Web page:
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Cyr v. Adamar Assoc., L.P. (corrected 6-13-00)

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MAINE SUPREME JUDICIAL COURT					Reporter of Decisions
Decision:	2000 ME 110
Docket:	And-99-699
  on Briefs:	May 25, 2000
Decided:	June 9, 2000




	[¶1]  Thelma Cyr, the personal representative for the estate of her
daughter, Rachelle Williams, appeals from a summary judgment entered in
the Superior Court (Androscoggin County, Mead, C.J.) in favor of Adamar
Associates.  Cyr contends that she is entitled to recover from Adamar
Associates for the wrongful death of Williams.  We disagree and affirm the
	[¶2]  On Sunday, November 5, 1995, Rachelle Williams was a
registered guest at the Ramada Inn in Lewiston.  The Ramada is a facility
owned and operated by Adamar Associates.  Williams and some of her
colleagues from Pizza Hut were in Lewiston for a seminar.  That evening,
Williams and her co-workers socialized in the Ramada lounge.  While in the
lounge, Williams noticed that a man, later discovered to be Lloyd Franklin
Millett, was staring at her.  Around 11:00 P.M., Williams placed a twenty
dollar bill on the table and told her colleagues to pay for the beer that she
had just ordered because she was going to the ladies' room and would return
shortly.  Williams also left her cigarettes and lighter at the table in the
	[¶3]  Williams never returned to the lounge.  Her corpse was found
the next day in a field adjacent to the Ramada parking lot.  Ramada did not
own the field.  Williams had been raped, assaulted and strangled to death;
her injuries were consistent with a struggle.  Lloyd Franklin Millett later
pleaded guilty to murdering Williams. 
	[¶4]  When reviewing the grant of a summary judgment, we examine
the evidence in "a light most favorable to the party against whom the
judgment has been granted." See Nevin v. Union Trust Company,
1999 ME 47, ¶ 5, 726 A.2d 694, 696.  We will affirm the grant of a summary
judgment if, upon an independent review of the record, the evidence
manifests that no genuine issue of material fact exists and that the moving
party is entitled to judgment as a matter of law.  See Landry v. Leonard,
1998 ME 241, ¶ 4, 720 A.2d 907, 908.
	[¶5]  Cyr asserts that the Ramada breached its duty of care to
Williams because Millett's attack was foreseeable and because the Ramada's
inadequate security precautions proximately caused Williams' death.
Although an innkeeper has a duty to protect its patrons from foreseeable
injuries, the innkeeper is not liable for the resulting injuries unless the
innkeeper's conduct, or lack thereof, is found to be the proximate cause of
the patron's injuries.  See Brewer v. Roosevelt Motor Lodge, 295 A.2d 647,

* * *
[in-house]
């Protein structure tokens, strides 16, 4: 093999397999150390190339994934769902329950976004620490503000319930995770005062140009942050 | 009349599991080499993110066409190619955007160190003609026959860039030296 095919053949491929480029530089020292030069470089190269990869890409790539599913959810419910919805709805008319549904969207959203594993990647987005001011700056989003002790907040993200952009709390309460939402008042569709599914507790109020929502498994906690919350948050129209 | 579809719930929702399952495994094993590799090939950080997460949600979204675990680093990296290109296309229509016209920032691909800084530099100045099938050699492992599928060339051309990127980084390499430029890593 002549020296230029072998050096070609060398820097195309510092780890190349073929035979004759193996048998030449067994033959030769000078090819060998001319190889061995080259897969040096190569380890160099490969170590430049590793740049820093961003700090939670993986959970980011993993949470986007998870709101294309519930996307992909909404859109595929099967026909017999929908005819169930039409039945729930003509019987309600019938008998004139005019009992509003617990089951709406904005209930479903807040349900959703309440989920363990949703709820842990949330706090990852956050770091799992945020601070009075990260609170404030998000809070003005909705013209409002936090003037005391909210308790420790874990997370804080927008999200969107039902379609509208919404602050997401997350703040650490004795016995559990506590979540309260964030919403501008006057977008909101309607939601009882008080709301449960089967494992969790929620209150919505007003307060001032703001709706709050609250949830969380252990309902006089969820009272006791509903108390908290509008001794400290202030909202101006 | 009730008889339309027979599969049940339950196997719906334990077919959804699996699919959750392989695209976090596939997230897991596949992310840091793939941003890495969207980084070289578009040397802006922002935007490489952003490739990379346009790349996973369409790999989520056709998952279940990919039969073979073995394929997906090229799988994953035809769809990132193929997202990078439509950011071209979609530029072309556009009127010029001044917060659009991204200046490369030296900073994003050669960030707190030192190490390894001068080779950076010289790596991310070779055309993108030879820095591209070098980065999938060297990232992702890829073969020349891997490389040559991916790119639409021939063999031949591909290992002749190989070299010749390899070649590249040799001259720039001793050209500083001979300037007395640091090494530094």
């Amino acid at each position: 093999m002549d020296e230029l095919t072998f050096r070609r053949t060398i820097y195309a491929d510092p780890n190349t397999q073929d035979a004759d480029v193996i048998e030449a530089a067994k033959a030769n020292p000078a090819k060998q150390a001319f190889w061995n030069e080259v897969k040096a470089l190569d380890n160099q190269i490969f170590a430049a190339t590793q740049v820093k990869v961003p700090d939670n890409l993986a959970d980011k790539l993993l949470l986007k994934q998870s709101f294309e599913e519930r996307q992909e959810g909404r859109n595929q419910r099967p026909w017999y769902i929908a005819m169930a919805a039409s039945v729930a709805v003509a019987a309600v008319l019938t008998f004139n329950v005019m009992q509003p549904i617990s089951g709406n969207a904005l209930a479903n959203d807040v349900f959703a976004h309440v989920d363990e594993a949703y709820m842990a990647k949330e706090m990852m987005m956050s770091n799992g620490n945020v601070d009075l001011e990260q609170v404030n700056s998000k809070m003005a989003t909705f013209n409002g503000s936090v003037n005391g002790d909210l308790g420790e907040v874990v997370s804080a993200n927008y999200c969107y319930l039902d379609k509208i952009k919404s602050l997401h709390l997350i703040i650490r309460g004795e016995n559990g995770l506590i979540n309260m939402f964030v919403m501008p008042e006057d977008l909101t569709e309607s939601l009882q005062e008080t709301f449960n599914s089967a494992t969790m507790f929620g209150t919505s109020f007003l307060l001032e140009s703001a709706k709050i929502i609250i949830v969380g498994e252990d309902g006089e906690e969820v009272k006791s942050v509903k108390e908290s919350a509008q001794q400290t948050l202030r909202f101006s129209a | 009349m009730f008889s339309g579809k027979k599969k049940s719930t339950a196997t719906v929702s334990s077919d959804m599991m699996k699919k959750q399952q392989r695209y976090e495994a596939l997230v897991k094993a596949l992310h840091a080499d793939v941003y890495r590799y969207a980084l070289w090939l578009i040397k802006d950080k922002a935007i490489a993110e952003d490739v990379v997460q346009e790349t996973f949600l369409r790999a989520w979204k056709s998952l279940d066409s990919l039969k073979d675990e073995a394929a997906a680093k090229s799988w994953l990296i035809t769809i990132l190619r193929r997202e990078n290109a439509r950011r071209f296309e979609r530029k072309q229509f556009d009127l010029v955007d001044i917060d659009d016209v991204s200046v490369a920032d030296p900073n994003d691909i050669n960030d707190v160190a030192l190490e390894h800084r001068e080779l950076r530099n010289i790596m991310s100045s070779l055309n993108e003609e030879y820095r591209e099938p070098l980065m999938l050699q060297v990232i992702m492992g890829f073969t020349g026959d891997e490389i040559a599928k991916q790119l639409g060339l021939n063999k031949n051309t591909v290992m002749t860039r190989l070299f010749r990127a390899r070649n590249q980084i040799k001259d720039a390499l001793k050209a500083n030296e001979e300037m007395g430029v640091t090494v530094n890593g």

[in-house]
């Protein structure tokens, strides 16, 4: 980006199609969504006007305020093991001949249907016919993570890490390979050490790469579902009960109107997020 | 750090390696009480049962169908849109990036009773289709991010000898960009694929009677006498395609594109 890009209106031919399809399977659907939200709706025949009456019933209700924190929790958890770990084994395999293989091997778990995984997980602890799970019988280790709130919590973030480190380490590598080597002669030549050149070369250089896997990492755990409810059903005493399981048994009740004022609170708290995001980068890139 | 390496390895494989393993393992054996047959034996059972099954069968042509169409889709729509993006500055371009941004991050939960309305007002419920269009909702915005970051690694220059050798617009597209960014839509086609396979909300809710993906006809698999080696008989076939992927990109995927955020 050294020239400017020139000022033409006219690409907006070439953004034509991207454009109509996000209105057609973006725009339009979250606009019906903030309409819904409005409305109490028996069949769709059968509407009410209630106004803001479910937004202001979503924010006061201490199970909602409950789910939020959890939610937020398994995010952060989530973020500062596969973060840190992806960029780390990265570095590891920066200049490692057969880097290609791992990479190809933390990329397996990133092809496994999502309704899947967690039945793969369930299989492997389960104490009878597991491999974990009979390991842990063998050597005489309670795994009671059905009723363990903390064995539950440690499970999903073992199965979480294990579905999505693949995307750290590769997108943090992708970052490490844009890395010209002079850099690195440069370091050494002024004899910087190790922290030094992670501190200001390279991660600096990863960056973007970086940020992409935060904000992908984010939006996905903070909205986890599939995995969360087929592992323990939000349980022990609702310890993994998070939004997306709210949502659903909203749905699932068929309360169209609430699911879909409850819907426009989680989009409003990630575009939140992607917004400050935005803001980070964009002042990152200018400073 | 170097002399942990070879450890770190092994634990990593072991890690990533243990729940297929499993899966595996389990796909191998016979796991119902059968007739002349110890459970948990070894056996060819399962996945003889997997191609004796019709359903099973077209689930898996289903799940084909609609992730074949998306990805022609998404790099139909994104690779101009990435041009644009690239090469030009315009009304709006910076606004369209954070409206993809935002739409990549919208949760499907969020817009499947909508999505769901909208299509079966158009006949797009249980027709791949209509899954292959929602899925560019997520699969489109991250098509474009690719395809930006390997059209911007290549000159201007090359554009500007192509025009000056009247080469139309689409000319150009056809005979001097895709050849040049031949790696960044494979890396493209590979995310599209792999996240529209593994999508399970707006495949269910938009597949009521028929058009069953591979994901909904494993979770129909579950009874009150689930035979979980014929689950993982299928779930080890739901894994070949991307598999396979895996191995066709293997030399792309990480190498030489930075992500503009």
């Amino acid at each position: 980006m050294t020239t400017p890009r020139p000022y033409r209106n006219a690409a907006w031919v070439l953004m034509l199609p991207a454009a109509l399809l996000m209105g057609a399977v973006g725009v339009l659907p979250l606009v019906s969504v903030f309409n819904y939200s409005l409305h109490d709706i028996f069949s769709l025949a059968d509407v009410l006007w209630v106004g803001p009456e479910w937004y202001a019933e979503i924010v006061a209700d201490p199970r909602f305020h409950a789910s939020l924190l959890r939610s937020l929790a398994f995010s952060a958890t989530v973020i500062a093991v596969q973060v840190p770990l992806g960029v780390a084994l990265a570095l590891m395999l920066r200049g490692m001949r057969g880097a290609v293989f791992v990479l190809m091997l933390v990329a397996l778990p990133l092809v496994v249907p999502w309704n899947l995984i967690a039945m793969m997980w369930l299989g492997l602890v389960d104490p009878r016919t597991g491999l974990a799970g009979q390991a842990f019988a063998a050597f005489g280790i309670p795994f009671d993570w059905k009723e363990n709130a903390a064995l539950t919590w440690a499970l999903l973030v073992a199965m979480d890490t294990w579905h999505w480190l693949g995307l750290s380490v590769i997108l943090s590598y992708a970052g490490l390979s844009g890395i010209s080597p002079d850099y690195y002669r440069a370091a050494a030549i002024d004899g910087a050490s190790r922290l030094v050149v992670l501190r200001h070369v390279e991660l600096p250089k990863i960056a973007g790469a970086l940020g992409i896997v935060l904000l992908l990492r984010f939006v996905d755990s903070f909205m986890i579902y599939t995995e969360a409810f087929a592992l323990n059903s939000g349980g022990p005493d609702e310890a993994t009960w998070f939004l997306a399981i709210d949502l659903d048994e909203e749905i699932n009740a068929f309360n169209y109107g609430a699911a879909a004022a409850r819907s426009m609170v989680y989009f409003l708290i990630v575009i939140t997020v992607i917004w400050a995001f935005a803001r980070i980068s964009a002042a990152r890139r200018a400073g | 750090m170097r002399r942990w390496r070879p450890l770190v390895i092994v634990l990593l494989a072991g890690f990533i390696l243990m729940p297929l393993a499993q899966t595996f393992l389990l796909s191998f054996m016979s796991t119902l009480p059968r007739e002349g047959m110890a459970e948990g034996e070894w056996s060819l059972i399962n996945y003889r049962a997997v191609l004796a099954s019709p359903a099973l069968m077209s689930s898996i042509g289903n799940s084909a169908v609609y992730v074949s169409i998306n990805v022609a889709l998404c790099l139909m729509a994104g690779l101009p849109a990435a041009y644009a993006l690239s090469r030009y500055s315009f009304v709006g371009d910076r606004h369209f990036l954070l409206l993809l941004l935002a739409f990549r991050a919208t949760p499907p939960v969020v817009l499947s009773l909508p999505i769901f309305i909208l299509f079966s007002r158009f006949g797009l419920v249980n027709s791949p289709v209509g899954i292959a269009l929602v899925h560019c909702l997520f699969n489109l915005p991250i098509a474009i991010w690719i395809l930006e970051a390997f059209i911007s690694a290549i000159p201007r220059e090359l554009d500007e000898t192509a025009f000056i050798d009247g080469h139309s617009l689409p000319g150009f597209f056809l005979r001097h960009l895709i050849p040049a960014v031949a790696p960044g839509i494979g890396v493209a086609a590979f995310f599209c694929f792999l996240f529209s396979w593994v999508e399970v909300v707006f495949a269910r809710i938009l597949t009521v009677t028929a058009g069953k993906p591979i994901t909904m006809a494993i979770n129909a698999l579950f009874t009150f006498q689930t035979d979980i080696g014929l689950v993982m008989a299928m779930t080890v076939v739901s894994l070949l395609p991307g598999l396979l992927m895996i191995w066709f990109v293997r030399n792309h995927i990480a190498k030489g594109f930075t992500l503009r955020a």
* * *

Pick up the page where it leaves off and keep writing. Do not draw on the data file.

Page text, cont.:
651 (Me. 1972). 
	[¶6]  Proximate cause is an action occurring in a natural and
continuous sequence, uninterrupted by an intervening cause, that produces
an injury that would not have occurred but for the action.  See Webb v. Haas,
1999 ME 74, ¶ 20, 728 A.2d 1261, 1267.  "A negligent act is the proximate
cause of an injury only if the actor's conduct is a substantial factor in
bringing about the harm." See id.  Although proximate cause is usually a
question of fact for the jury, the court has a duty to direct a verdict for the
defendant if the jury's determination of proximate cause would be based on
speculation or conjecture.  See Webb, ¶ 20, 728 A.2d at 1267.  
	[¶7]  In the present case, no evidence exists to support a conclusion
that the Ramada proximately caused Williams' death.  Although it would not
be unreasonable to assume that Millett abducted Williams from the Ramada's
premises, the evidence does not reveal whether Williams voluntarily left the
Ramada property with Millett or whether he abducted her.  The lack of such
evidence and the discovery of Williams' body on property not owned by the
Ramada manifest that the relation between the Ramada's security measures
and Williams' death is too uncertain and tenuous to hold Adamar liable.  
	[¶8]  Adamar was entitled to a judgment as a matter of law because
without any evidence for the jury to consider regarding the circumstances
leading to the assault, the jury would be basing its determination of liability
on pure conjecture.  See Webb, ¶ 20, 728 A.2d at 1267; Champagne v. Mid
Maine Med. Ctr., 1998 ME 87, ¶ 10, 711 A.2d 842, 846 (quoting the
Restatement (Second) of Torts, § 433B, cmt. a, at 442 (1965), "[t]he mere
possibility of such causation is not enough; and when the matter remains
one of pure speculation or conjecture, or the probabilities are at best evenly
balanced, it becomes the duty of the court to direct a verdict for the
defendant"); Hersum v. Kennebec Water District, 151 Me. 256, 263, 117
A.2d 334, 338 (1955) (stating that "[i]f, when examined in the light of the
known facts, two or more theories remain equally probable and equally
consistent with the evidence, the selection of one to the exclusion of others
would rest upon mere surmise and conjecture").  There being no genuine
issues of material fact and no evidence of proximate cause, the trial court
properly entered a summary judgment in favor of Adamar.
	The entry is:
Judgment affirmed. 

Attorney for plaintiff: Anthony K. Ferguson, Esq. Fales & Fales, P.A. P O Box 889 Lewiston, ME 04243-0889 Attorney for defendant: Alan G. Stone, Esq. Skelton, Taintor & Abbott P O Box 3200 Auburn, ME 04212-3200